And so it does. Bad enough to be beaten back to one MEP representing them from Ireland, but to see the one remaining MEP go on a solo run is worse again (and have to effectively jettison him). Does this damage Martin’s authority? Sure it does, but political parties are voluntary associations and there’s little he can do. Eject Crowley and he loses him – probably for good. Sit tight and nothing changes, but Crowley remains a member of a group which Ó Fearghail admitted that ‘FF had absolutely nothing in common’. That’s probably pushing it, but it has to be a bitter pill to swallow to see Crowley joining a Tory led group.
Interesting to see this comparison made:
“If you take this course of action, then you move on,” said one TD, who did not want to state his position before today’s meeting.
“It would be like someone here joining the technical group and it’s not dissimilar to Lucinda [Creighton]leaving the Fine Gael parliamentary party but remaining a member of the party.”
Of course the issue of groups is fairly fluid in the EP but there are limits to that fluidity and Crowley appears to have reached them.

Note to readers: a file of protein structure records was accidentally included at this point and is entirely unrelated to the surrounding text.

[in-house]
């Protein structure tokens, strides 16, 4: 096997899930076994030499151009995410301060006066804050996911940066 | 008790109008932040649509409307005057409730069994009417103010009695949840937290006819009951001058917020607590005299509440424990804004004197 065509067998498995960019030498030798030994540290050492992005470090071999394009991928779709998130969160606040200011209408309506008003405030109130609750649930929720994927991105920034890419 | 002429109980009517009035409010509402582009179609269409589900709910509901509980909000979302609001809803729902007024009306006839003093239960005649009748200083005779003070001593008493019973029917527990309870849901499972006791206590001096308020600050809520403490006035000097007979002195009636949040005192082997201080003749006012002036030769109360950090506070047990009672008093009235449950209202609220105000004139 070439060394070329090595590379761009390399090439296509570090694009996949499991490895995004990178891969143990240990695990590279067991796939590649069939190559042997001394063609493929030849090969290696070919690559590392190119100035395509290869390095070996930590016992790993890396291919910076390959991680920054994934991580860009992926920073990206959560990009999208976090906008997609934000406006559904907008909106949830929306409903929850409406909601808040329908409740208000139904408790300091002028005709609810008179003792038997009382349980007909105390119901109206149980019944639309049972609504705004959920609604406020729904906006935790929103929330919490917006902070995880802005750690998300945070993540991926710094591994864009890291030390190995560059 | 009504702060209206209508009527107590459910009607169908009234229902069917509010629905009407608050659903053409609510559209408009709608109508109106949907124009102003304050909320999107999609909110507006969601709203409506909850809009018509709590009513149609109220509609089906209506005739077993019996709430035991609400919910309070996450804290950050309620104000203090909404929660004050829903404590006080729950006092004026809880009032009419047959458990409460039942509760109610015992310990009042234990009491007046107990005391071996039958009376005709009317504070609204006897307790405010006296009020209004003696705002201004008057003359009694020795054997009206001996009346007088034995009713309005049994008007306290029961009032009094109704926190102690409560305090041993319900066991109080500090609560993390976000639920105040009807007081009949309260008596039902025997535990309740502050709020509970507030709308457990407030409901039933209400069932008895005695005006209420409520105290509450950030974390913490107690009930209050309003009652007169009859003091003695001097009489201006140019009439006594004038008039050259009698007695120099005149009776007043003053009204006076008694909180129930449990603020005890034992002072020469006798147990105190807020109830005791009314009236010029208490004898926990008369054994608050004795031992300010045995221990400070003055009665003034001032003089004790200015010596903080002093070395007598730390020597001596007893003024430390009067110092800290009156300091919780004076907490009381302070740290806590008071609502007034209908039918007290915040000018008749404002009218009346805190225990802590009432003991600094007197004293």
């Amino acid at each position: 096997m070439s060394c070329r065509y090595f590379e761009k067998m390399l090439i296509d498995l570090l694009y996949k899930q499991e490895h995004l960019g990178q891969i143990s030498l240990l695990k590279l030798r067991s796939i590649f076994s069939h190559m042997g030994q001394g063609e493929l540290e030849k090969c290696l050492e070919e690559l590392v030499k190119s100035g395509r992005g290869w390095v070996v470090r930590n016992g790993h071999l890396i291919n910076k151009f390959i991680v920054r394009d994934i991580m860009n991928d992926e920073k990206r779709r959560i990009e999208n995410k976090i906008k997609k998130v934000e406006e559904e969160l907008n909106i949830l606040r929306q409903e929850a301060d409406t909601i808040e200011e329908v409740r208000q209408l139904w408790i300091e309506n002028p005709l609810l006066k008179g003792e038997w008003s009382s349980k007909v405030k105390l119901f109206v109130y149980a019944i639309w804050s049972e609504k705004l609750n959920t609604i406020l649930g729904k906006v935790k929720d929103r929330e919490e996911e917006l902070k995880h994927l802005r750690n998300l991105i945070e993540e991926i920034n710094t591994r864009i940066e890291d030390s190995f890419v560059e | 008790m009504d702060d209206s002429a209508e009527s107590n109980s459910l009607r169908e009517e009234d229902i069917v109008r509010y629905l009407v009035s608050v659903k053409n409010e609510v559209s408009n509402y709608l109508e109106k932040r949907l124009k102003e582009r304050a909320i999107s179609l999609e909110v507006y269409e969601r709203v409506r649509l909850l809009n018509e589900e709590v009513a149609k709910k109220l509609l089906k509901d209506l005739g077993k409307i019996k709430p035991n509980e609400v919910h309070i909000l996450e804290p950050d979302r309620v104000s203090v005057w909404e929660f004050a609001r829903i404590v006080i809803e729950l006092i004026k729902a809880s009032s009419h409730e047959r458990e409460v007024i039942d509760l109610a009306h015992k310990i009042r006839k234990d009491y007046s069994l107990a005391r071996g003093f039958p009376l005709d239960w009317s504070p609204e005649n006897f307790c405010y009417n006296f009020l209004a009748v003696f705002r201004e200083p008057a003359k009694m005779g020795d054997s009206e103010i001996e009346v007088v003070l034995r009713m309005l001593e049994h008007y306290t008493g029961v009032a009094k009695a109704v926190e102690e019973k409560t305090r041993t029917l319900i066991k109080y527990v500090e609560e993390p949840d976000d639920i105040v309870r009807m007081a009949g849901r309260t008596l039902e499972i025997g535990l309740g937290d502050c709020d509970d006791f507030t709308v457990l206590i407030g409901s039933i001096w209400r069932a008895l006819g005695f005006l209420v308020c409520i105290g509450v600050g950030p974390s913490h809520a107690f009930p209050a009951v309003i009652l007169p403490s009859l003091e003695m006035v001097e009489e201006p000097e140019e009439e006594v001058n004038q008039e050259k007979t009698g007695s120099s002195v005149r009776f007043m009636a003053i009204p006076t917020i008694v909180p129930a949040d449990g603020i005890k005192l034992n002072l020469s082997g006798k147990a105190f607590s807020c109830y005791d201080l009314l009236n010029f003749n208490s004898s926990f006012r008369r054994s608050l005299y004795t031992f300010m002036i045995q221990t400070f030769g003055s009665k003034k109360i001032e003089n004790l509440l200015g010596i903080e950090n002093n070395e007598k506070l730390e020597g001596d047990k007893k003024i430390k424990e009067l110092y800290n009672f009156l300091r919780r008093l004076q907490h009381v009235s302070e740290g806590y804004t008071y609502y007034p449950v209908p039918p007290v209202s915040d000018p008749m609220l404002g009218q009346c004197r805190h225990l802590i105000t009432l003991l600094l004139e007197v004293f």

As to FF more broadly, well, yet another example of how the party is unravelling at the seams. It’s not a major crisis, it has little functional effect upon domestic politics in this state, but it contributes yet another small example of how things are not as they were. The seemingly near-invincible political machine that dominated the Celtic Tiger years is now a smoking hulk shifting hither and yon across the political landscape with no clear direction in mind and with some members of the crew happy enough to hang on by a fingernail.
You know, I’d almost have some sympathy for Martin.
European Election 2014 – Italy, Latvia and Luxembourg June 23, 2014Posted by WorldbyStorm in European Politics, The Left.
Here’s part five of Liberius’s series on the European Elections.
As Liberius notes: